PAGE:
On Monday night, St. Louis County Prosecuting Attorney Robert McCulloch announced that Officer Darren Wilson, who is white, would not be indicted in the shooting death of black 18-year-old Michael Brown. McCulloch explained the falsehoods permeating the original media accounts of the shooting; he explained that Brown had, by all available physical and credible witness evidence, charged Wilson after attempting to take his gun from him in Wilson's vehicle.
And none of it mattered. The riots went forward as planned; the media steadfastly distributed its prewritten narrative of evil racist white cop murdering innocent young black man. President Obama stepped to the microphones to denounce American racism. He did not recapitulate the evidence; he did not condemn rioters and pledge that law enforcement would crack down on them. Instead, he said that protesters and rioters -- all of them ignoring the fact that a white police officer had not murdered an innocent black man in cold blood -- were justified in their rage.
Indeed, the president said, they had feelings. And those feelings were legitimate, all evidence to the contrary. "There are Americans who agree with it, and there are Americans who are deeply disappointed, even angry. It's an understandable reaction," Obama said. What made disappointment and anger over an evidence-based verdict "understandable"? Obama explained: "There are still problems and communities of color aren't just making these problems up. Separating that from this particular decision, there are issues in which the law too often feels as if it is being applied in a discriminatory fashion."
The key word: feels. Obama did not cite a single instance of the law being applied in a discriminatory fashion -- because in Ferguson it was not. Instead, he made a general statement, of the sort leftists often make, that broad feelings of discontent must be inherently legitimate -- because, after all, if people feel, those feelings must have a basis.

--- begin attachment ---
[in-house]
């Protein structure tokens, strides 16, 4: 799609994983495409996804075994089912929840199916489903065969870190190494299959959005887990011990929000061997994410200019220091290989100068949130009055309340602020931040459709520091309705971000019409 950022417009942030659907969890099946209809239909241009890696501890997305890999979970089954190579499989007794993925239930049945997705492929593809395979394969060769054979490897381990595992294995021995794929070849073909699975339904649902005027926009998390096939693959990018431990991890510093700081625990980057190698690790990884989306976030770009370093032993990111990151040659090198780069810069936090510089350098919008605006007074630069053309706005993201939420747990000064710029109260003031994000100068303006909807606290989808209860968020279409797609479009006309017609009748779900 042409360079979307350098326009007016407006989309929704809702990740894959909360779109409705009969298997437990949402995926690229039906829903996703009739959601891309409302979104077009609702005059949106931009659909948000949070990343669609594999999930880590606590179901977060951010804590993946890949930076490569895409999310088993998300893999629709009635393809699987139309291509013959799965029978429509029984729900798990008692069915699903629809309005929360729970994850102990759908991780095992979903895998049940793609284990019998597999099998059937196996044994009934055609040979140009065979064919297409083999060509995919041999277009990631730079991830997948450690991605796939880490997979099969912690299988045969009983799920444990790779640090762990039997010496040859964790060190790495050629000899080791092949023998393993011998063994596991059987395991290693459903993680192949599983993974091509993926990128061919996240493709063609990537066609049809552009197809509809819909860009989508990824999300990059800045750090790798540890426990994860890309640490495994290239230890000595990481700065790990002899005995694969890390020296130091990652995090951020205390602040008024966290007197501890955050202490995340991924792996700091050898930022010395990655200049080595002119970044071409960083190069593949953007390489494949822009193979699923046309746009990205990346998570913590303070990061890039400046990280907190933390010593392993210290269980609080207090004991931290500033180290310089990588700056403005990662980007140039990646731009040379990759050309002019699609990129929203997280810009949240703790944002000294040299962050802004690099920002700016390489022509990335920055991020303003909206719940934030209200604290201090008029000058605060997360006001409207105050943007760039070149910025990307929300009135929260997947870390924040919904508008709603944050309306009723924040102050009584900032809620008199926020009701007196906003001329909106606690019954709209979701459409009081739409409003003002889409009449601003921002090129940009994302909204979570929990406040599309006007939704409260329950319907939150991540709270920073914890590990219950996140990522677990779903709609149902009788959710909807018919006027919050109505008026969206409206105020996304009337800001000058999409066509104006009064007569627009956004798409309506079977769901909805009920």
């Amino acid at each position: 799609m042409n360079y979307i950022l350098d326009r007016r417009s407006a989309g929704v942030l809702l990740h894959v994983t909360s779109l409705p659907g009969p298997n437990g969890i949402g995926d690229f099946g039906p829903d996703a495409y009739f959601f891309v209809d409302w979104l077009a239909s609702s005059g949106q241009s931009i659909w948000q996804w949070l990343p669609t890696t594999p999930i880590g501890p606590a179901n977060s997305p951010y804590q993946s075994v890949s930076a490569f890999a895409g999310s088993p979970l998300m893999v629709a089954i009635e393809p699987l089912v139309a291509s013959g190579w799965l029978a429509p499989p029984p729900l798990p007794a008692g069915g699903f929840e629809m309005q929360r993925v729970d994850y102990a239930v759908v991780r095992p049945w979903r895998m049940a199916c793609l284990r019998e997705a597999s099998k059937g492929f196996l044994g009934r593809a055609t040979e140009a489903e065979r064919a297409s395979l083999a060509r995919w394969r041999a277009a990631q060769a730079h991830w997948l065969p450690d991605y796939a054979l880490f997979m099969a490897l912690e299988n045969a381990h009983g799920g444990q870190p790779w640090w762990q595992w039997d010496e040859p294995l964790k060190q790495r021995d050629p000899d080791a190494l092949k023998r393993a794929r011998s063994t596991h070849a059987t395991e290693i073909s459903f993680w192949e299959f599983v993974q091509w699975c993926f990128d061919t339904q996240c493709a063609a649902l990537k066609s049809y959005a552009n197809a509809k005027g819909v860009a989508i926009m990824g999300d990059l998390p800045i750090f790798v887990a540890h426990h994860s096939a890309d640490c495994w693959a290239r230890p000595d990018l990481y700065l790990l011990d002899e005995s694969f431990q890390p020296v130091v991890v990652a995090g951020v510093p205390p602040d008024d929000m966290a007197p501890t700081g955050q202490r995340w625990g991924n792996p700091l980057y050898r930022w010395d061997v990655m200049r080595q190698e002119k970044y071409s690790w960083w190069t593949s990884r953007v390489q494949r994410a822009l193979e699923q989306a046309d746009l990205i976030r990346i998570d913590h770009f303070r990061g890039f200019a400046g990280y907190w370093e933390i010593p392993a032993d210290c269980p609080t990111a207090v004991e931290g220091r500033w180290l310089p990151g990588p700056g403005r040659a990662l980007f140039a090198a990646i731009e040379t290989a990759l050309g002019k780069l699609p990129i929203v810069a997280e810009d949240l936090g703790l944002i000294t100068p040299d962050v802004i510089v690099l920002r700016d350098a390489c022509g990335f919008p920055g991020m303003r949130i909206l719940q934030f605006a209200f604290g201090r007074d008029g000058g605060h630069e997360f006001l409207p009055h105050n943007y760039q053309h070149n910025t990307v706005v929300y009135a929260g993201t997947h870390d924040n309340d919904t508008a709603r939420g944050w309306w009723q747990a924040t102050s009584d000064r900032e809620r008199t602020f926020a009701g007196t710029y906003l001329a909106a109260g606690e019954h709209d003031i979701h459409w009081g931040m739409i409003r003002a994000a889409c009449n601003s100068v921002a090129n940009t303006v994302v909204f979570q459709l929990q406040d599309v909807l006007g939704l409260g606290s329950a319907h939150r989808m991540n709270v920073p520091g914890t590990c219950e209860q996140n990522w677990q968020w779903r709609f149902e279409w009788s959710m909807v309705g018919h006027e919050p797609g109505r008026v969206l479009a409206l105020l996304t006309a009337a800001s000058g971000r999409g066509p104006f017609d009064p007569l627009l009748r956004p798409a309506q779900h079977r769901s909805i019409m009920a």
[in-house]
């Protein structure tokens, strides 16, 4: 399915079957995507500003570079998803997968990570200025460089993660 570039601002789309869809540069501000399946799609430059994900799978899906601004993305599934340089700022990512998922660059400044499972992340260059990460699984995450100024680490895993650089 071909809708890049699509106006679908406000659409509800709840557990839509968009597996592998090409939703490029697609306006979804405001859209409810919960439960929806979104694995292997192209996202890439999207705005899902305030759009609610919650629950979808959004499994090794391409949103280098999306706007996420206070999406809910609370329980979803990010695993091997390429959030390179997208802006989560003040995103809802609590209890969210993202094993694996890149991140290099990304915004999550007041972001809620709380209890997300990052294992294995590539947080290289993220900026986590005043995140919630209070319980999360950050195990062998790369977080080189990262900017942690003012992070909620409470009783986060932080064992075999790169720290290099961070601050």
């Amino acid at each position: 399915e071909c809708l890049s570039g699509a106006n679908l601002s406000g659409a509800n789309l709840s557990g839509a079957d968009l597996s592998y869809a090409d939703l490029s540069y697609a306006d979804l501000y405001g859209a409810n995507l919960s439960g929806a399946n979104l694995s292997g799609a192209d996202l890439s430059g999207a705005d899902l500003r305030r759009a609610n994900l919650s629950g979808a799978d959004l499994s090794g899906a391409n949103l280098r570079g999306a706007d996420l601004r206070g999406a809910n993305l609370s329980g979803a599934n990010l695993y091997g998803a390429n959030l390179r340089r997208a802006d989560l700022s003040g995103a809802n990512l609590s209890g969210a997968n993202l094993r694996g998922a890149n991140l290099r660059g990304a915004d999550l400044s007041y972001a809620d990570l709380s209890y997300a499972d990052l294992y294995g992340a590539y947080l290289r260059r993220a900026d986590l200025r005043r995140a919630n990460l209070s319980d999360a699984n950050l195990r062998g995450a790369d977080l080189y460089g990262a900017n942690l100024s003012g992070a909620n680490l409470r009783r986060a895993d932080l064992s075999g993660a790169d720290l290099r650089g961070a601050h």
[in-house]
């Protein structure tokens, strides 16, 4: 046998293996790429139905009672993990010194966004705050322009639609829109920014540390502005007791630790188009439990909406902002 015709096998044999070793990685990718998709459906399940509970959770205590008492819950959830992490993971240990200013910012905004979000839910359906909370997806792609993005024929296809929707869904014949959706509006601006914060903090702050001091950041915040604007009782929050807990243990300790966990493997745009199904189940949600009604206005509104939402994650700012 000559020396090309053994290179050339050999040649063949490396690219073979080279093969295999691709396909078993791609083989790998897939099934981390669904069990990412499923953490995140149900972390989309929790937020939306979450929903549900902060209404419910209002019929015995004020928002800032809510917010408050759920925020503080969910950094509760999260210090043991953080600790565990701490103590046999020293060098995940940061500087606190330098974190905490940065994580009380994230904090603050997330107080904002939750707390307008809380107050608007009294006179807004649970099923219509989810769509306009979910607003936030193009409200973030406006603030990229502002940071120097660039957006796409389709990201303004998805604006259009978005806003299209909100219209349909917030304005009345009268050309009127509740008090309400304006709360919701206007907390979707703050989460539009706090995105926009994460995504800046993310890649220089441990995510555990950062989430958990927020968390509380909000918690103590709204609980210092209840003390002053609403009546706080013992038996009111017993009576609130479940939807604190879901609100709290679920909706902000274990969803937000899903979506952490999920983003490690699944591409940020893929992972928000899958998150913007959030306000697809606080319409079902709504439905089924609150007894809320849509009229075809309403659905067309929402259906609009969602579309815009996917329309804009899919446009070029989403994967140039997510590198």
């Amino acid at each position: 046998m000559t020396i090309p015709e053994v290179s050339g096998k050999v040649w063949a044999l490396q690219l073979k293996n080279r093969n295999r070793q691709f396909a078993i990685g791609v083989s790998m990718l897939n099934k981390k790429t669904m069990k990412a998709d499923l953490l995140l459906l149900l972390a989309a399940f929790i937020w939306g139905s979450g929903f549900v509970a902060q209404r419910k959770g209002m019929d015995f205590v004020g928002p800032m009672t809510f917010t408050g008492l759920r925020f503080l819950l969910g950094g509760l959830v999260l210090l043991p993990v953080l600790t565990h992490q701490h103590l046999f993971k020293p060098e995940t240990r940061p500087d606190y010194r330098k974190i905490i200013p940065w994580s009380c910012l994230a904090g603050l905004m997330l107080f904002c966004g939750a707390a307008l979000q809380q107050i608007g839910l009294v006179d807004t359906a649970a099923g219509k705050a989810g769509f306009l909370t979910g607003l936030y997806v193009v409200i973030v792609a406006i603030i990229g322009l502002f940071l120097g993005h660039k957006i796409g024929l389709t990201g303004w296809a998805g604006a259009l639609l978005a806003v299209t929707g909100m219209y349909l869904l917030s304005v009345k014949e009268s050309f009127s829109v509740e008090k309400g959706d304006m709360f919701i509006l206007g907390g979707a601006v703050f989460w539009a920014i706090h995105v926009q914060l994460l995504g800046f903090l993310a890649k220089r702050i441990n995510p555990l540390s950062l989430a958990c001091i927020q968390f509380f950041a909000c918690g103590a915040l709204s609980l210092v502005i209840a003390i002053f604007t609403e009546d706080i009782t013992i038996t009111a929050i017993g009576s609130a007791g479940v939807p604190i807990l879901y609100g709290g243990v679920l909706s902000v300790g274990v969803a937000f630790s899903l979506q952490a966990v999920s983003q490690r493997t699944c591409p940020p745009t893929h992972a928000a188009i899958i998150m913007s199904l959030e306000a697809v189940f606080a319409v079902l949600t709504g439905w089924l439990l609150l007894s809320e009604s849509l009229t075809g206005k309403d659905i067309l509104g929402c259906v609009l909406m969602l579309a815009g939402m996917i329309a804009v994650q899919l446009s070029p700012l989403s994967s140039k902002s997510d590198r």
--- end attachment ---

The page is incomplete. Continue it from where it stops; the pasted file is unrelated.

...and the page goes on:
Now, there are certainly individual instances of racism by law enforcement in American society. All such instances should be investigated and prosecuted. But to suggest, as President Obama and the media do, that such instances provide the basis for a justifiable and generalized feeling of discontent is to declare the war on racist activity unwinnable. We cannot fight a shadow-enemy. We can never overcome feelings on a public policy level.
That is why President Obama and the left love discussing feelings. Talking about feelings avoids more difficult conversations about prosecuting individual cases or fighting crime. Feelingstalk means evidence becomes irrelevant because we need no evidence for our feelings -- they are legitimized by virtue of their very being. Self-definition becomes societal definition: if I feel there's a social problem, there's a social problem. In fact, in Feelingstown, facts become insults: If facts debunk feelings, it is the facts that must lose.
Truth is the first casualty of the feelings society; morality is the second.
Civilization is the third. If feelings require no justification in order to receive the presidential seal of approval, we have moved beyond rational political debate. If those feelings require social change, problems become inherently unsolvable.
And so, on to the next Ferguson. Feelings required. No evidence necessary.